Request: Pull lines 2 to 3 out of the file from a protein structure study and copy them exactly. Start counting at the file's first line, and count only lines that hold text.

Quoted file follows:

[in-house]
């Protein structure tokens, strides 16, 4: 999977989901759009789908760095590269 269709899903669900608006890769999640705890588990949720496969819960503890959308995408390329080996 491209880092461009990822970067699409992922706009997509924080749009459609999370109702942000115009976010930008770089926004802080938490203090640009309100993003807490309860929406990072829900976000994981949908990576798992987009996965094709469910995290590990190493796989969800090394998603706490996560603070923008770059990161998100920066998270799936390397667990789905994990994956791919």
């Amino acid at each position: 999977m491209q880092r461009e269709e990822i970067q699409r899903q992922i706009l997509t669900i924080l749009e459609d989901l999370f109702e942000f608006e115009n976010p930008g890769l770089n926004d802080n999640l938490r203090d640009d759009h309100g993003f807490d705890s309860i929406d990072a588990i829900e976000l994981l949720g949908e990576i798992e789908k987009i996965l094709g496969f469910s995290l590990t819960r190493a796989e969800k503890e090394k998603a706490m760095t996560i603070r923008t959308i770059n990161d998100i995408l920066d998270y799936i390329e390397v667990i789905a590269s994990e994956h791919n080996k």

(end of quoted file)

């Protein structure tokens, strides 16, 4: 999977989901759009789908760095590269 269709899903669900608006890769999640705890588990949720496969819960503890959308995408390329080996 491209880092461009990822970067699409992922706009997509924080749009459609999370109702942000115009976010930008770089926004802080938490203090640009309100993003807490309860929406990072829900976000994981949908990576798992987009996965094709469910995290590990190493796989969800090394998603706490996560603070923008770059990161998100920066998270799936390397667990789905994990994956791919």
């Amino acid at each position: 999977m491209q880092r461009e269709e990822i970067q699409r899903q992922i706009l997509t669900i924080l749009e459609d989901l999370f109702e942000f608006e115009n976010p930008g890769l770089n926004d802080n999640l938490r203090d640009d759009h309100g993003f807490d705890s309860i929406d990072a588990i829900e976000l994981l949720g949908e990576i798992e789908k987009i996965l094709g496969f469910s995290l590990t819960r190493a796989e969800k503890e090394k998603a706490m760095t996560i603070r923008t959308i770059n990161d998100i995408l920066d998270y799936i390329e390397v667990i789905a590269s994990e994956h791919n080996k």